Everyone's Knocking the Knockoffs

Returning from a brief hiatus always means a pile of papers -- real and electronic -- stacked up on the desk.  This August it seems that there's been quite a bit of knockoff name-calling, starting with Gawker's reportage on the absence of buzz about the sixth season of Project Runway, which premieres tonight.  Like many PR fans, Gawker blames the  the show's lawsuit-laden jump between channels for the lack of luster:

Lifetime just doesn't seem to have the street cred to carry this thing off. No matter what they do, their Runway will always be a knock off purse compared to Bravo's Louis Vuitton. It may look the same, smell the same, and even have the same logo, but we all know it came from Canal Street and there is nothing you can do to sell it as the real thing.
An amusing analogy, given that virtually every early report on Bravo's replacement effort, The Fashion Show, called that one the knockoff. 

Speaking of venues that lack street cred, J.C. Penney's new Manhattan store experienced a visit from New York Times Critical Shopper Cintra Wilson and her wonderfully wicked wit.  Unfortunately, her references to large sizes and obese mannequins that "probably need special insulin-based epoxy injections just to make their limbs stay on" caused such outrage that she ultimately apologized.  And Penney's large advertising circular was delivered with the paper the next day, as scheduled.  (For the record, Counterfeit Chic has observed loss of actual human limbs secondary to diabetes and does not consider this or any other serious medical condition amusing.  Hold the email.)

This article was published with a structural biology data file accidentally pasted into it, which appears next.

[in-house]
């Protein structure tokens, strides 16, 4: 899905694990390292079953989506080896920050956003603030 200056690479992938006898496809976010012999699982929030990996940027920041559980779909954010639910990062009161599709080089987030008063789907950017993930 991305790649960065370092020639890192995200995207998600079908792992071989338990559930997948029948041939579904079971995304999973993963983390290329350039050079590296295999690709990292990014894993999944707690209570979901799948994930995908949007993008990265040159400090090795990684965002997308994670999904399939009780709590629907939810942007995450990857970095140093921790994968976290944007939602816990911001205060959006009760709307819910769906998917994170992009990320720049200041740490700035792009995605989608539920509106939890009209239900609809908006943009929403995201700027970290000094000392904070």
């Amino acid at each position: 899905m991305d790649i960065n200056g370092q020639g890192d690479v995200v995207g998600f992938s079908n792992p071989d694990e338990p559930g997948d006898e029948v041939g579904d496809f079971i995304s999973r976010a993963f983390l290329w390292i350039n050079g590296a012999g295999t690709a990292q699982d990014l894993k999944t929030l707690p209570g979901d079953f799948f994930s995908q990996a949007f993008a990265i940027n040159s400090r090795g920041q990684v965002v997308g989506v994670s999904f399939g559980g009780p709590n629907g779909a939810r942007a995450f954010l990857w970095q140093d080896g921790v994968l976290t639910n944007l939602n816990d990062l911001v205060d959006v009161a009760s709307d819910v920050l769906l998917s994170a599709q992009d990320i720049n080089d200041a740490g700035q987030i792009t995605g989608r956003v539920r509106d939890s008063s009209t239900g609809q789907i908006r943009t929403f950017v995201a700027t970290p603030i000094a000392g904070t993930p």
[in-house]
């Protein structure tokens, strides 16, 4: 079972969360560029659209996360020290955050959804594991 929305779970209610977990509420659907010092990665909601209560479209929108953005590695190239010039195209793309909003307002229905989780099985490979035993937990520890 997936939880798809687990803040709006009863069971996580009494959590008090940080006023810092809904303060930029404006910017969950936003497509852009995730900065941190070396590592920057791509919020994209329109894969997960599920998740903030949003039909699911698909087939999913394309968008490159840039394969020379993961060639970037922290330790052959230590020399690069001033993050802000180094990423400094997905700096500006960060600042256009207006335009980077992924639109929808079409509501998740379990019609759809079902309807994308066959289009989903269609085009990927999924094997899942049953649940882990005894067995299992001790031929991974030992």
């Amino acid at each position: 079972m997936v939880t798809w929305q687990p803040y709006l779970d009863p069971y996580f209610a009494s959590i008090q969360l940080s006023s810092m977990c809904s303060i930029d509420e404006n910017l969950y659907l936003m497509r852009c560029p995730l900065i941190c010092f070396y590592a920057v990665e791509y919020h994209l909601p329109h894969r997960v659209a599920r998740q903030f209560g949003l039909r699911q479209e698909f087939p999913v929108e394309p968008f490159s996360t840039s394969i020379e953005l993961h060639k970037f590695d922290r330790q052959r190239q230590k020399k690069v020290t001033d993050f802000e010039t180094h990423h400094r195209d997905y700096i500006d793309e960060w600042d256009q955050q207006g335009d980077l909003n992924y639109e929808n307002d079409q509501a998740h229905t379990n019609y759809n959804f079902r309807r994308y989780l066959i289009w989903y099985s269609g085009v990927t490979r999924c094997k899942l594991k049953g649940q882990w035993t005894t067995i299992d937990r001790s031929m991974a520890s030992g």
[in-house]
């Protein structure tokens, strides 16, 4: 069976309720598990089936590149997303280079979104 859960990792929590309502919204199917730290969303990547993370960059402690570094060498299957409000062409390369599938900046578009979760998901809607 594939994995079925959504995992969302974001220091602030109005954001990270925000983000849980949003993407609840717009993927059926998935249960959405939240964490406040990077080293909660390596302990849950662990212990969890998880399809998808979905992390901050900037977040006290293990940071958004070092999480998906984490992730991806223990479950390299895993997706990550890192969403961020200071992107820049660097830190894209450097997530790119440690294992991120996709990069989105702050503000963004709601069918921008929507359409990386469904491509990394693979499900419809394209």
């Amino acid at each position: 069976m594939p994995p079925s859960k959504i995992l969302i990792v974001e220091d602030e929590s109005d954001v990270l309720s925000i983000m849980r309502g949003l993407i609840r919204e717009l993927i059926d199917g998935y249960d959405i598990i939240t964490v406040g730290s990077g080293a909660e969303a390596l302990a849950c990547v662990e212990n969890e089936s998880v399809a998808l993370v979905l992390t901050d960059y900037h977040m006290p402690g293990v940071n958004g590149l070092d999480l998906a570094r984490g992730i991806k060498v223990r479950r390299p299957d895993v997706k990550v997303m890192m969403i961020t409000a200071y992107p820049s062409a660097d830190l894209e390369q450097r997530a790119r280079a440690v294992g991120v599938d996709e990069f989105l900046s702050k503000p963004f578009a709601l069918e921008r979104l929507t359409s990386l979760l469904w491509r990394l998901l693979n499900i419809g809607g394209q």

Still, the worst part of the story may be that the fat fight obscured Ms. Wilson's inspired reference to uninspiring knockoffs:

J. C. Penney has always trafficked in knockoffs that aren't quite up to Canal Street's illegal standards. It was never "get the look for less" so much as "get something vaguely shaped like the designer thing you want, but cut much more conservatively, made in all-petroleum materials, and with a too-similar wannabe logo that announces your inferiority to evil classmates as surely as if you were cursed to be followed around by a tuba section."
A less-than-stylish reputation acquired through association with knockoffs can be a difficult thing to change, it seems.  While Penney's was attempting to burnish its image in New York, a similar effort was underway at a trade show in Bangkok -- with mixed results.  WWD reports:

As Thailand's $18 billion textile and garment industry evolves, it's being pulled in two directions.  Government officials are keen for Thailand to shed its cheap, copycat-producing reputation and offer higher-quality goods.  Yet buyers, especially in the current climate, are hunting for bargains to protect their margins.
If the buyer from Missoula, Montana, were willing and able to pay for an original design rather than seeking a $6 dress, perhaps there wouldn't be so many knockoffs out there.  In other words, it's all about the demand side.

Or is it? Down Under designer Collette Dinnigan sent sparks flying from the front row of a fashion show in Sydney, where she found looks from Helen O'Connor's Thurley label suspiciously similar to her own.  O'Connor denied the charges of copying, but admitted that Dinnigan "inspires" her and has been her "hero" for a decade. 

Whether any of these allegations and analogies are true or not, it seems that one label nobody loves is "knockoff."